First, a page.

Finance Minister Bill Morneau provided details about the federal government’s Large Employer Emergency Financing Facility (LEEFF) on Wednesday. The program, announced last week, gives financial support to big businesses that need help get them through the COVID-19 pandemic.
Companies with annual sales of at least $300 million can apply for the program designed to protect businesses and jobs.
“These terms ensure that this financing facility provides financing to bridge through this difficult time, but not bailouts,” Morneau said during a news conference.
Public companies must issue warrants with the option to purchase the borrower’s common shares totalling 15 per cent of the principal amount, or receive cash consideration equivalent to the value of the warrants.
“The idea behind the warrant is to make sure that if a firm does well, that Canadians and Canadian tax payers share in that upside,” Morneau said.
Morneau also said Ottawa won’t sit on company boards, but will have “observers.” Private companies will pay a fee in lieu of the warrants.
Businesses can qualify for loans of $60 million or more, of which 80 per cent is secured and 20 per cent is unsecured. There is no upper limit and businesses can apply for the next 12 months through CDEV. Approval will be on a case-by-case basis.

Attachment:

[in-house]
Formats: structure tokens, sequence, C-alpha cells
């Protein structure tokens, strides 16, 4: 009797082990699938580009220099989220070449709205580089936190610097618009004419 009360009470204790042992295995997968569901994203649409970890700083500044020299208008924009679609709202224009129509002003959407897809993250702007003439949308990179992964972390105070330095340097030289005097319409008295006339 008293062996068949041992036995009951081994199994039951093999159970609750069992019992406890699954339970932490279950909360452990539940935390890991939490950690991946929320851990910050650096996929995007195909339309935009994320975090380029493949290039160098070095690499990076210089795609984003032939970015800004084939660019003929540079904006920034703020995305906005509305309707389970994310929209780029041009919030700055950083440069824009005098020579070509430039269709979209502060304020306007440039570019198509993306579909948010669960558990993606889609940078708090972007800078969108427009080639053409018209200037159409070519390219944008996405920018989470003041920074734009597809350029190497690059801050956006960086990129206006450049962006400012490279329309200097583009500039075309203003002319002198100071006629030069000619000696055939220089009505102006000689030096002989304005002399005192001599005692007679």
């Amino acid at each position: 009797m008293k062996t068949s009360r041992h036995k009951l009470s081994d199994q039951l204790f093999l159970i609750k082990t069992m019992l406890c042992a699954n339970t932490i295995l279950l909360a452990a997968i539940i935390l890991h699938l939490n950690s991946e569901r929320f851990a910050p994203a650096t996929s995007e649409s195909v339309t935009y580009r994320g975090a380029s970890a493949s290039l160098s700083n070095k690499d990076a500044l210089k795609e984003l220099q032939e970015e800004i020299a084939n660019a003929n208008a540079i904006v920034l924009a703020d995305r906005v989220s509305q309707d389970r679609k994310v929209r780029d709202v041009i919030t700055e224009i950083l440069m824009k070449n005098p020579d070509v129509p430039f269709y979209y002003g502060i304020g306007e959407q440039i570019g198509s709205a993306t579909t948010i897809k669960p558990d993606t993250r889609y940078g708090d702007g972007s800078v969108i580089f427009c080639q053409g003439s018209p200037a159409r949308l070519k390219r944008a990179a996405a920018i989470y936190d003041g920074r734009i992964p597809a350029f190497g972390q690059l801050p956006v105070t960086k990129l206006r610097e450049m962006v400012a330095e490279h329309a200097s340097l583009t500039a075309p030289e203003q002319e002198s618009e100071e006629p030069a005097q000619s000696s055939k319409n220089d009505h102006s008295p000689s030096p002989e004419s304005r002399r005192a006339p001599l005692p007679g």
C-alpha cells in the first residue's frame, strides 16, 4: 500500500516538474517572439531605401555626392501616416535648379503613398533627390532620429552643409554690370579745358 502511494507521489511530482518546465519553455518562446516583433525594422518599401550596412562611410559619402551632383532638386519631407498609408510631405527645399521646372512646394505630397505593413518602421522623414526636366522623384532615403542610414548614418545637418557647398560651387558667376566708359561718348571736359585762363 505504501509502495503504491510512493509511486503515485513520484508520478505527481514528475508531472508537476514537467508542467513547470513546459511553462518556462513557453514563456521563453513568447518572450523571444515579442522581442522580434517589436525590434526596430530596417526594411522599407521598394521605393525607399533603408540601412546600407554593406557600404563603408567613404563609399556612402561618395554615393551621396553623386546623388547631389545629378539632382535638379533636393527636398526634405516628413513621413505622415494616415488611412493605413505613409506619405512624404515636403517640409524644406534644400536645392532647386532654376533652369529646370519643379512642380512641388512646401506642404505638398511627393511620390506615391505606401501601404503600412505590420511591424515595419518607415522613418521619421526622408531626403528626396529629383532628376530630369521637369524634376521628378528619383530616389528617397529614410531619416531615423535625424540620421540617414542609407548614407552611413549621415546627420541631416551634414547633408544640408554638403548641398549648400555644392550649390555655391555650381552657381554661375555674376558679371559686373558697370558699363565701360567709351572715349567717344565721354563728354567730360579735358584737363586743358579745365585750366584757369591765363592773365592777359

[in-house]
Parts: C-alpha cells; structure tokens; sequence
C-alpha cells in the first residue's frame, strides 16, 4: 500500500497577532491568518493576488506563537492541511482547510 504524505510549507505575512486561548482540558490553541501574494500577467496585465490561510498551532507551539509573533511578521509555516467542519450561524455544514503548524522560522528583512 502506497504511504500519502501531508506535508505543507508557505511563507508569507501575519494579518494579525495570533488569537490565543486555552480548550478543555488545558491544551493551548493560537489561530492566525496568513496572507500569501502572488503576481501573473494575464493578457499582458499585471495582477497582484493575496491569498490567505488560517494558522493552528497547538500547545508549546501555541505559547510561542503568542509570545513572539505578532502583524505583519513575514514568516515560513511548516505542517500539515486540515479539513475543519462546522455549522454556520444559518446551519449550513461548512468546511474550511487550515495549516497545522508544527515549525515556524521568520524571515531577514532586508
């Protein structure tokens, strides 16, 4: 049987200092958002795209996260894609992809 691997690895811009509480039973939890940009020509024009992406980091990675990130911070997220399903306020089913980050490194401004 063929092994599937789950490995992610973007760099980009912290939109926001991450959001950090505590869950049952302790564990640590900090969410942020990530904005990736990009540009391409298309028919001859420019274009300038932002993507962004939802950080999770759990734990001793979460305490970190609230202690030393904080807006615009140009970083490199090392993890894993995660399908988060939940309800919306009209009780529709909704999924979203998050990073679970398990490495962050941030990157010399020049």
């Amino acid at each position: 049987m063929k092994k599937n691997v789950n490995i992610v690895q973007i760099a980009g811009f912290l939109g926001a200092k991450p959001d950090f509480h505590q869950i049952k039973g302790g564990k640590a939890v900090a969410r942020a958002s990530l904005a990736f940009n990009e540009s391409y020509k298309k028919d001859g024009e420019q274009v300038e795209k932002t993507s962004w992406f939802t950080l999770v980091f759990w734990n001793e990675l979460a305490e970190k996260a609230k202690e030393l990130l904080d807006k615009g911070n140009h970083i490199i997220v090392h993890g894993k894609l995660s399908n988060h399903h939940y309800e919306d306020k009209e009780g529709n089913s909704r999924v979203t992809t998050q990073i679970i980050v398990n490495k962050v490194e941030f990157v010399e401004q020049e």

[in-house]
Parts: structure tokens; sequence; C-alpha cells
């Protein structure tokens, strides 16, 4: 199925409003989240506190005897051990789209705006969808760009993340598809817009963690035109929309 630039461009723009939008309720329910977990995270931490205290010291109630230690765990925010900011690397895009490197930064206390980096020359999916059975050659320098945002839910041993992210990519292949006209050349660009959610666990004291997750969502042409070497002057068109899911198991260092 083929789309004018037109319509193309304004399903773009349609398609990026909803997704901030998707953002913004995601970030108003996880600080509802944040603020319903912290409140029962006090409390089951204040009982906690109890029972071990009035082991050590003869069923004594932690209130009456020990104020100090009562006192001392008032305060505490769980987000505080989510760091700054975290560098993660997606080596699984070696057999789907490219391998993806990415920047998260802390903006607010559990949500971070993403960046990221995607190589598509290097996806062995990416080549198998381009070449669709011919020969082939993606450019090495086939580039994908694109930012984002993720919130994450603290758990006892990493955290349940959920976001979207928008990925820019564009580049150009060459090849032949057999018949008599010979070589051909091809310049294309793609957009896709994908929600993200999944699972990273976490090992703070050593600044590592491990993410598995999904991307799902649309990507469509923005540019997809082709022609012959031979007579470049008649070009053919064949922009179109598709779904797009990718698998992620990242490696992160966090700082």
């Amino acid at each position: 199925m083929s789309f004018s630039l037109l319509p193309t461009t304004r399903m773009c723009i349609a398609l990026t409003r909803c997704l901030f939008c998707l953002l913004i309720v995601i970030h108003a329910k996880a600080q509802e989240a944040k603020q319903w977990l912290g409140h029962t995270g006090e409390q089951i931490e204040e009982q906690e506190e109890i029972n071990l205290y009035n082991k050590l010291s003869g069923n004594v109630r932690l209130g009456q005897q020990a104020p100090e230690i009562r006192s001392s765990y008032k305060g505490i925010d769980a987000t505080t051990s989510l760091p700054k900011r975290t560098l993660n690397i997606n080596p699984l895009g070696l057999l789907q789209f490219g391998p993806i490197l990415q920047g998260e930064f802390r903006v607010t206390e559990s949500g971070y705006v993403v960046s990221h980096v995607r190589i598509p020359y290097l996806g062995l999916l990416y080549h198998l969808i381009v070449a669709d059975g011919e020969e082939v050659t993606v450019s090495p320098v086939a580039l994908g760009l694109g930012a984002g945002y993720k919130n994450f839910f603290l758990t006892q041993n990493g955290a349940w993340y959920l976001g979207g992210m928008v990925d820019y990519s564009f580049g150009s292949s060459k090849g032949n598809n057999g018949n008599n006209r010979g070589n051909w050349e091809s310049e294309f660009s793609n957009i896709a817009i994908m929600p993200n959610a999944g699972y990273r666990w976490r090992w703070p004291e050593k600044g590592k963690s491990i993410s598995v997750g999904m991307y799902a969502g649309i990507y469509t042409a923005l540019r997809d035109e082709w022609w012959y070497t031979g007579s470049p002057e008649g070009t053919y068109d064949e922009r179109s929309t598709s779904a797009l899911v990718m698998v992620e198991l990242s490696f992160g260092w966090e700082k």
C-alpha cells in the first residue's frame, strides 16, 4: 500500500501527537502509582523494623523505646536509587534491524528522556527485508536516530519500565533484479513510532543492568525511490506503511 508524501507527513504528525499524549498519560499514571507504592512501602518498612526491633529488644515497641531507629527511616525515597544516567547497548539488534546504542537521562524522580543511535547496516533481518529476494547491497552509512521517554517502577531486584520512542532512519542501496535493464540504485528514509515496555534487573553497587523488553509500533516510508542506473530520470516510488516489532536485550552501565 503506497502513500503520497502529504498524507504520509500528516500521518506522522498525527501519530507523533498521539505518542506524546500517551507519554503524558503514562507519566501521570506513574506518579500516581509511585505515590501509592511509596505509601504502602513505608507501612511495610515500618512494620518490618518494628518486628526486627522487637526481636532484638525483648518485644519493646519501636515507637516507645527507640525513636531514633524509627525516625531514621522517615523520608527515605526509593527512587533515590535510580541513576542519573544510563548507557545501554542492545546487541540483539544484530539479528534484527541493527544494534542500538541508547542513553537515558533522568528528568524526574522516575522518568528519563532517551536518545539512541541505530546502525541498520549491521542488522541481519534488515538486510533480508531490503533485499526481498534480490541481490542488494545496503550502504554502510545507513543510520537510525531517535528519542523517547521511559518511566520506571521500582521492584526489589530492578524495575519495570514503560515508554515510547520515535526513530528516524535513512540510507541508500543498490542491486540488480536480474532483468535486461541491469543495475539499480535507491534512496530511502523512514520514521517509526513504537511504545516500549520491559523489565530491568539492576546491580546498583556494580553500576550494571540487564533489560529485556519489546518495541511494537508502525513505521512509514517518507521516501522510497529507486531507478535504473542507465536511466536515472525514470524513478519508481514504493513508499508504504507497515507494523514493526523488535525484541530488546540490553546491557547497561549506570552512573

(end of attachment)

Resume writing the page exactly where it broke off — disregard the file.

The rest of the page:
The interest rate will be cumulative at 5 per cent per annum, payable quarterly in arrears. It increases to 8 per cent on after a year, and by a further 2 per cent per annum each year thereafter.
As previously announced, the loan comes with strict conditions. Companies will be required to have a large footprint in Canada and show how a plan to maintain employment. They will also be subject to environmental assessments and conditions.
There will be strict limits on dividends, share buy-backs, and executive pay. Companies convicted of tax evasion will be disqualified. Collective bargaining agreements, including pensions, will have to be respected.
Jessy Bains is a senior reporter at Yahoo Finance Canada. Follow him on Twitter @jessysbains.